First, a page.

A white California teacher is on administrative leave after video showed him in blackface rapping along to an artificial intelligence commercial featuring Microsoft spokesman and rapper Common.
Milpitas High School student Karrington Kenny tweeted Halloween video of the teacher, identified by San Jose Inside as David Carter, Friday. It has since, been shared close to 2,000 times.
The video showed Carter in a white turtleneck, a black jacket and bald head with black paint on his face.
“Opportunities limitless, possibilities senseless, what will you do,” the teacher rapped off beat. “Millions of people, not enough to eat, what will we do? With AI, Microsoft technology, the future is up to you, you can do it. With AI. The future will blow your mind.”
Kenny, vice president of the school’s Black Student Union, told Mercury News Sunday another student sent her the video, and since seeing the footage, she said it’s clear the teacher should be fired.
“In this community, we honestly don’t have room for people, especially people who want to dress up in blackface, to come in here and still try to educate people on topics like this,” she said. “That doesn’t make sense that he gets to stay, and continue working there when he thought this type of behavior was appropriate.”
She added in the Mercury News interview that “he really didn’t have to do blackface in order to represent somebody.”
“He really should have known better, especially him being a former history teacher,” Kenny said.
The school, in the Milpitas Unified School District, is about 12 miles north of San Jose in the city of Milpitas, which has a mostly Asian population and a Black population of less than 4 percent, according to U.S. Census data.
School board president Chris Norwood, a Black man, issued a statement Sunday on the district Facebook page saying the teacher was put on administrative leave.
“District administration has placed the staff member on Administrative leave and I have asked the Superintendent to ensure an immediate investigation is conducted,” Norwood said.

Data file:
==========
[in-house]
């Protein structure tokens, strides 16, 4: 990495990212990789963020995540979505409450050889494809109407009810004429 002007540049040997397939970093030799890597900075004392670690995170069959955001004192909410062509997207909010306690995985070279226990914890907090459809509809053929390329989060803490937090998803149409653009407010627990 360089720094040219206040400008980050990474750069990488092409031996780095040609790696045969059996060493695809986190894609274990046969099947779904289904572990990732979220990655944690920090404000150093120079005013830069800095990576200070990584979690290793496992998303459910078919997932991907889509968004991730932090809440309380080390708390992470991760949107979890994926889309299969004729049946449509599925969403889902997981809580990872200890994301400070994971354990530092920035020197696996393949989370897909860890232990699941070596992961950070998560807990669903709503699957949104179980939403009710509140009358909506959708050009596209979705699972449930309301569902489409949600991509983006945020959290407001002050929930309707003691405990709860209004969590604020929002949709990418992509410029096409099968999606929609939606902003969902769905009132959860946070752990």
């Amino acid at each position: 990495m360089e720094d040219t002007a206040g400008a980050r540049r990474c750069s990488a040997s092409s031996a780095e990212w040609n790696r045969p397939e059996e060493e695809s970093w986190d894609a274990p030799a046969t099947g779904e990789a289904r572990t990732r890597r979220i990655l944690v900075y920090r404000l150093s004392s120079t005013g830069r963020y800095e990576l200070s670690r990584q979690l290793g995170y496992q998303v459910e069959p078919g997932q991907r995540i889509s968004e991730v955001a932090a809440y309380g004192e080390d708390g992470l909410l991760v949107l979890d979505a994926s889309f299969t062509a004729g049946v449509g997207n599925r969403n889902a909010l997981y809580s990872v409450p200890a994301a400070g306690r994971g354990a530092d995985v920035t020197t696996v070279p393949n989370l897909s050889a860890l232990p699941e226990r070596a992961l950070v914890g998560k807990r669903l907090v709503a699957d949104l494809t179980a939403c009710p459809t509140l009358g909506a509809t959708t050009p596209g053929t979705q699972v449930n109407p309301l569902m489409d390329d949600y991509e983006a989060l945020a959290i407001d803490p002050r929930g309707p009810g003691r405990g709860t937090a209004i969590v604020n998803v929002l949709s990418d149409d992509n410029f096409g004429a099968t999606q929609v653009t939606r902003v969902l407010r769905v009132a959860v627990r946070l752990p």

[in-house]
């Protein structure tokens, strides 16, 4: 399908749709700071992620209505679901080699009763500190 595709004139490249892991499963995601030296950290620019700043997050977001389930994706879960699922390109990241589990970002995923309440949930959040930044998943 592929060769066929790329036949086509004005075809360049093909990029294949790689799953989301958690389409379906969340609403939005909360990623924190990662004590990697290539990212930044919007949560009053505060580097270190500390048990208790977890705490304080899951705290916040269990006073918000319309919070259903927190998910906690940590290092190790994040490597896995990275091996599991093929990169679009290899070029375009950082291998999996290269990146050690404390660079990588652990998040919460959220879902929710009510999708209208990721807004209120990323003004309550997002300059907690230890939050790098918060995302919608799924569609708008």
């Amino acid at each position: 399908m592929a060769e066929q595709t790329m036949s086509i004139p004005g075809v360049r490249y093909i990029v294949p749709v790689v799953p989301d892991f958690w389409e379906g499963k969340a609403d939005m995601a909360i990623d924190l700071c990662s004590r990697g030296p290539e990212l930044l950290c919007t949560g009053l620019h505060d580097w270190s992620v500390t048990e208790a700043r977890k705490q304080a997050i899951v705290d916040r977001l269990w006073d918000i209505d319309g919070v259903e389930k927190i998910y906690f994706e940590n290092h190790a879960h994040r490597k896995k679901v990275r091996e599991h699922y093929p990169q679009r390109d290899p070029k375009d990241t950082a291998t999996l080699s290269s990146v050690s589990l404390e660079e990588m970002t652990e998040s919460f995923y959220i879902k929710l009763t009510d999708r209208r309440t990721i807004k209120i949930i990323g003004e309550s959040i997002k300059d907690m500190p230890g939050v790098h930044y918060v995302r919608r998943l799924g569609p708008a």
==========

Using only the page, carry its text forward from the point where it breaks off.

He called the teacher’s actions “inappropriate, unprofessional and insensitive.”
“As an African American man, the history of Blackface… reminds me of the cruelty, hatred and fear my parents and people of African Ancestry have dealt with in the past and still experience today around the world,” Norwood said. “Unfortunately, Blackface still permeates global society today through social media, comedy and fashion.”
District Superintendent Cheryl Jordan and Milpitas High School Principal Francis Rojas also issued a joint statement Sunday on the district’s Facebook page.
“It is essential that every MUSD student and parent/guardian can expect to have a safe environment in which they can feel respected and valued,” they said. “The actions of a staff member on Halloween adversely affected this expectation because of the choice to wear blackface paint.”
Jordan and Rojas also confirmed in the statement that the teacher was put on leave and that “appropriate action will be taken pending further investigation.”
They said: “In a school community where we welcome learners and families from over 50 languages who represent cultures and religions throughout the world, and where our long-standing neighborhood, Sunnyhills, was established as the first city in the nation for planned integration, it hurts to know that this type of cultural insensitivity and lack of cultural awareness still hovers in the background.”